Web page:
• Crime & Courts

Man Arrested Over Theft of Temple Statue in Nagano

The Yomiuri Shimbun
Officers carry the “Binzuru-san” statue to the Nagano Prefecture central police station in Nagano Prefecture on Wednesday afternoon.

NAGANO — Police have arrested a 34-year-old-man Wednesday on suspicion of stealing a popular wooden statue of holy man Binzuru Sonja from Zenkoji temple in Nagano City.

According to the police, Shintaro Morimoto from Mifune, Kumamoto Prefecture, is suspected of stealing the 83-centimeter-tall seated statue from the main hall of the Buddhist temple between about 8 a.m. and 8:35 a.m. on the day. He has reportedly admitted to the allegations.

Police were notified of the theft by a temple employee who noticed Wednesday morning that the statue had disappeared. A security camera captured someone wrapping the statue in what looked like a blanket and taking it away.

About two hours and 20 minutes after receiving the call, police apprehended Morimoto near a commercial facility in Matsumoto, Nagano Prefecture. The statue was found inside a car.

The statue is loved by local people, who affectionately call it “Binzuru-san.” It’s believed that a person will be cured of illness or injury in a certain part of their body if they touch the same area on the statue.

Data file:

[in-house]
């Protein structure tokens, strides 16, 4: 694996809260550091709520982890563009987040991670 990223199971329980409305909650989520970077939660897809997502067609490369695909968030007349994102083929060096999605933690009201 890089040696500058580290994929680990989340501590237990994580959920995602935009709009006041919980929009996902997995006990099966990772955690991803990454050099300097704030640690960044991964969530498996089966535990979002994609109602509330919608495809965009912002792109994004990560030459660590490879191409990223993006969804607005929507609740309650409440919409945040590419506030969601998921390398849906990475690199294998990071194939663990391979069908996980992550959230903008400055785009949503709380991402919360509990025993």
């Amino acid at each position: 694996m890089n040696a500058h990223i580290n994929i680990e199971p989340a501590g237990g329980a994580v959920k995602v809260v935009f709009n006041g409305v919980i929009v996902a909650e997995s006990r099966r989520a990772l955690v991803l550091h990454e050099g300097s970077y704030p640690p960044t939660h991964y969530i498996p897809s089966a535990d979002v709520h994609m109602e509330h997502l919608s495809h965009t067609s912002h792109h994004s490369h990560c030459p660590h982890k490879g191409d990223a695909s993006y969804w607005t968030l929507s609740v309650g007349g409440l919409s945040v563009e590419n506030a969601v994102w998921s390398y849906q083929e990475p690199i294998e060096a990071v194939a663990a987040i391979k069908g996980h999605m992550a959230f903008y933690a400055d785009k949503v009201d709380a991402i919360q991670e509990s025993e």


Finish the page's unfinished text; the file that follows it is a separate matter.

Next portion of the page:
The Yomiuri Shimbun
Meishin Hayashi, senior priest of Zenkoji temple, speaks to reporters on Wednesday.

Before the arrest, senior priest Meishin Hayashi told reporters that the main hall had been locked during the night, and that it was opened at about 5:30 a.m. that day.

The employee saw the statue on the dais at about 8 a.m., following the regular morning sermon. However, it was gone 30 minutes later.

“I’m really surprised to hear that Binzuru-san was stolen,” said a 78-year-old man from Nagano City who came to the temple on Wednesday. “It’s like a symbol of Zenkoji temple.”

A 68-year-old woman from Shinano in the prefecture, who serves as a volunteer tour guide at Zenkoji, learned of the theft when she came to the temple to show a group of foreign tourists around.

“I’m glad it’s been discovered. But I feel pity for visitors today because they can’t touch the statue,” she said.

The statue has been replaced on the dais again when it is returned by the police. The temple said it will consider anti-theft measures, including reviewing its security system and installing more cameras.